Cyclist (Image: Gigantic Robot on Flickr)Enlarge Photo
We've all seen them on the road: tight spandex shorts, brightly colored jerseys, often flocked together like some kind of wheeled formation of tropical birds, migrating from one place to another. Cyclists. They're slow, they get in the way, they put themselves and others at risk just by being there.
Or is it really our burden as drivers to be alert, responsible, and to understand the rules of passing bicycles on the road? Fortunately, car makers are working on technology to help us avoid the unseen cyclists on the road with computer-aided detection systems. But what about the times when you can see them? Are you still driving dangerously, perhaps without even knowing it?
One cycling advocate, Albert McWilliams, takes an extreme stance. He says it's not a matter of if, but when, you'll kill a cyclist if you keep up the driving habits most of us seem to exhibit around the two-wheeled pedal-pushers.
While McWilliams is a bit polemic in some of his statements, he takes the time to phrase his explanation of how to drive around cyclists in several logically and/or rhetorically effective ways.
For example (excerpted):
NOW YOU MIGHT SAY:
“But, I have places to go and people to do! You’re in my way! Too slow!”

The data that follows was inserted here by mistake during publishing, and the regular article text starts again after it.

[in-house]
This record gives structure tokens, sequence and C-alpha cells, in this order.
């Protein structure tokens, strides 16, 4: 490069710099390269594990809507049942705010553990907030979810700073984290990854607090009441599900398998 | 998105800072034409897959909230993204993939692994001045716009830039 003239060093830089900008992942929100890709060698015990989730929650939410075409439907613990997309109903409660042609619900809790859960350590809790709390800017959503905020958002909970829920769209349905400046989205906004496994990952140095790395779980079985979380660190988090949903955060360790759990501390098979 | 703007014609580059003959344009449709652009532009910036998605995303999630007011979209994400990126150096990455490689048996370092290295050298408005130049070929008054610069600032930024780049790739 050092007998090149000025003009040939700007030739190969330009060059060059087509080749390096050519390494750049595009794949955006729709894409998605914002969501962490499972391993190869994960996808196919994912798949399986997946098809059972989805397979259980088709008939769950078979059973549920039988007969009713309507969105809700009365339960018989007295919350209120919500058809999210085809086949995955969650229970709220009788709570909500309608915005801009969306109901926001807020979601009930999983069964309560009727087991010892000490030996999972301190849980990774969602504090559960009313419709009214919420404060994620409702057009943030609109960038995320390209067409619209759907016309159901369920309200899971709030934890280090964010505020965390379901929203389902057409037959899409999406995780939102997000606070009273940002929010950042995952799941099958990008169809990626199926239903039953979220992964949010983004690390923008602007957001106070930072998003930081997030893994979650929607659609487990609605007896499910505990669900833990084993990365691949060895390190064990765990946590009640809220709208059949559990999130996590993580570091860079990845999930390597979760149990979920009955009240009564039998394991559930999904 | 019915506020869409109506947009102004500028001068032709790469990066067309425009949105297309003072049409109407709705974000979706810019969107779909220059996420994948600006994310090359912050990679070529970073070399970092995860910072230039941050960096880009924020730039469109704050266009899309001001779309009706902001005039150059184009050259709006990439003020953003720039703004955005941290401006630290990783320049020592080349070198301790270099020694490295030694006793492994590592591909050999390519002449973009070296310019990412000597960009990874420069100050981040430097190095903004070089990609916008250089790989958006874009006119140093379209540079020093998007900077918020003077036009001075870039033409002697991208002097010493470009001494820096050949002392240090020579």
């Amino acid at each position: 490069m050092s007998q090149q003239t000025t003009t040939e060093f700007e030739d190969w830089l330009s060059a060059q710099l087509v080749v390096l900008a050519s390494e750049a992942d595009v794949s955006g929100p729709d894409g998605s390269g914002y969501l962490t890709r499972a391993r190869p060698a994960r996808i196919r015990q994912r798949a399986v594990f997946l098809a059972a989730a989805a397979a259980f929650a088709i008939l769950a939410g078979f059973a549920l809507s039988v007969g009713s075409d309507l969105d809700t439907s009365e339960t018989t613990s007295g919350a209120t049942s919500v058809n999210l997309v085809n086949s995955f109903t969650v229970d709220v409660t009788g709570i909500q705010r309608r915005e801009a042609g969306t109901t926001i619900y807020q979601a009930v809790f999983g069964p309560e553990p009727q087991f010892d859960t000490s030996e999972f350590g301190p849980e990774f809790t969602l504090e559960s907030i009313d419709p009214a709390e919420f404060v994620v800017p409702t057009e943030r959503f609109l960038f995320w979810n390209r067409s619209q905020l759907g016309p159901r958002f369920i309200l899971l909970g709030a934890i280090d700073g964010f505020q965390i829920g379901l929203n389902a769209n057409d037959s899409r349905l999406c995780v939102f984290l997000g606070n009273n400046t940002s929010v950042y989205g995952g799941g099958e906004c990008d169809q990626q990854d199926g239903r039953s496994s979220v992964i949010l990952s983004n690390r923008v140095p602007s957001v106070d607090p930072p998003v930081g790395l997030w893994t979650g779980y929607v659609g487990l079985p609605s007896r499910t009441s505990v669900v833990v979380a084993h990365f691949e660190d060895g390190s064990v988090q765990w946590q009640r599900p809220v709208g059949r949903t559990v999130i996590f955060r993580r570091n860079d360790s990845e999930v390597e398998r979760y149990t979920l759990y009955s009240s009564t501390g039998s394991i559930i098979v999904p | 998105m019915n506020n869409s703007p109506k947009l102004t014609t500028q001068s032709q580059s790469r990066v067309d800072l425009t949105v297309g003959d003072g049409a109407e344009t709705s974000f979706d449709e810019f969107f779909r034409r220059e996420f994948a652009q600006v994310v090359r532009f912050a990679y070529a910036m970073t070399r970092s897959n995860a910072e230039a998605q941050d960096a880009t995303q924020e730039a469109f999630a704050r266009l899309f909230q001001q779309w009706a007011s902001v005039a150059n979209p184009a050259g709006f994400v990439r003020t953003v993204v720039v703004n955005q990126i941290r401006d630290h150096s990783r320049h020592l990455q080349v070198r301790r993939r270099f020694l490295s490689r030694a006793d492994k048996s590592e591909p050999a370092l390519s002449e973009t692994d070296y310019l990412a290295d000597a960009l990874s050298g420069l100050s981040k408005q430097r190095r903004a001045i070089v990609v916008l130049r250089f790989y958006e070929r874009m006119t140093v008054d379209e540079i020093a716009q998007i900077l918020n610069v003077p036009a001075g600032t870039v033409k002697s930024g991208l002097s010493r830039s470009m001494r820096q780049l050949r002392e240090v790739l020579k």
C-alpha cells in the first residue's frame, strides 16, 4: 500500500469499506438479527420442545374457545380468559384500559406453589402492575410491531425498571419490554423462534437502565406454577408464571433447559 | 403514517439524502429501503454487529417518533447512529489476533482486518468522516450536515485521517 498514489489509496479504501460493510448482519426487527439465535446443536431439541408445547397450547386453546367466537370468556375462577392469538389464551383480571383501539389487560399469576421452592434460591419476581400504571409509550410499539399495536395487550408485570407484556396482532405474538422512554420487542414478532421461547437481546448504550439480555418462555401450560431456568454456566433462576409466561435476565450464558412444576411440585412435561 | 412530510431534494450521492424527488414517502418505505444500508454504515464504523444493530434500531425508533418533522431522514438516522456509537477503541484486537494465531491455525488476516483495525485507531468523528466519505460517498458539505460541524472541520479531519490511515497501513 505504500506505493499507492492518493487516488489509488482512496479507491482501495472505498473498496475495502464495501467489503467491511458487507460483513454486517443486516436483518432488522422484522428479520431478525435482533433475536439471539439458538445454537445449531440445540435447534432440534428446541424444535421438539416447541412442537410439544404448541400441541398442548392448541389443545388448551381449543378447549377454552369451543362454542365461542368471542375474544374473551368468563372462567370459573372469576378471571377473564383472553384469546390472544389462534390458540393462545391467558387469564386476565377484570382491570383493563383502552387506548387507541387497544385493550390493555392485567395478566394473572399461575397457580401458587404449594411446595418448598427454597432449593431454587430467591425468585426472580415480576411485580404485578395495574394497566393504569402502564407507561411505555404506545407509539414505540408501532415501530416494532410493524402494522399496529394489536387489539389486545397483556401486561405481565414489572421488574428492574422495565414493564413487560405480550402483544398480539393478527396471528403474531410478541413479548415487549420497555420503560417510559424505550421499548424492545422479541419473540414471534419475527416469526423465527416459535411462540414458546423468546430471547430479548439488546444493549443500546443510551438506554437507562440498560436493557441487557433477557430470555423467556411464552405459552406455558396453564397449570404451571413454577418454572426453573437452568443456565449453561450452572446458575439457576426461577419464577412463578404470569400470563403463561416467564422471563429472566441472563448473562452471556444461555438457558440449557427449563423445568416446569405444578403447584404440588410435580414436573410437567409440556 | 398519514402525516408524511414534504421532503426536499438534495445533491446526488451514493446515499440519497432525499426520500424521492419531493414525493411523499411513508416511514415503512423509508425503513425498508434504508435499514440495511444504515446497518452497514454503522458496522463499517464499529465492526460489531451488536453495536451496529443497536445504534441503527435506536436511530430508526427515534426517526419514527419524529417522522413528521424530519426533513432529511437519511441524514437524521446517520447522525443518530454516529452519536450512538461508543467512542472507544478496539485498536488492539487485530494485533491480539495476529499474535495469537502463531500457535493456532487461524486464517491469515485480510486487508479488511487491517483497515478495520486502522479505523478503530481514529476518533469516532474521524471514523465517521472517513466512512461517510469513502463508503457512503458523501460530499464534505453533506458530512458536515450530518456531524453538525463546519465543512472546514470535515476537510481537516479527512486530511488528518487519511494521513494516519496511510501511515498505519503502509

Okay, great, I appreciate your sacrifice. Let’s look at the math. This is math mind you and not subject to opinion. I’ll be generous and assume you’re on a 45mph speed limit road ... Again, being generous, you might be stuck behind a cyclist for 8 seconds. ... This means that slowing down, waiting for traffic to clear and passing the cyclist safely costs you about four seconds… max. Do you want to risk my life (permanently) and you being a murderer (forever) for four seconds? Really?
And another (again, excerpted):
“But, I pay taxes/registration fees/gas tax.”
This one is really dumb. See, you pay usage fees because your heavy-ass car destroys the road. Guess what, bikes don’t wear out roads like cars do. ... You see where I’m going with this? You should take this argument and hope no one ever hears it because it works against you.
As an Ann Arbor, MI resident, some of McWilliams' points seem to rely on Michigan law (and some of the relevant traffic laws do vary state-by-state), but on the whole, it's a smart, salient look at the issue of cyclists on the road from the other side of the window--and one we could all learn from.
Read the full article, including many more arguments and rebuttals, at Albert McWilliams' blog.
Thanks to Ian C. for the tip!
Volvo's Pedestrian and Cyclist Detection system - image: VolvoEnlarge Photo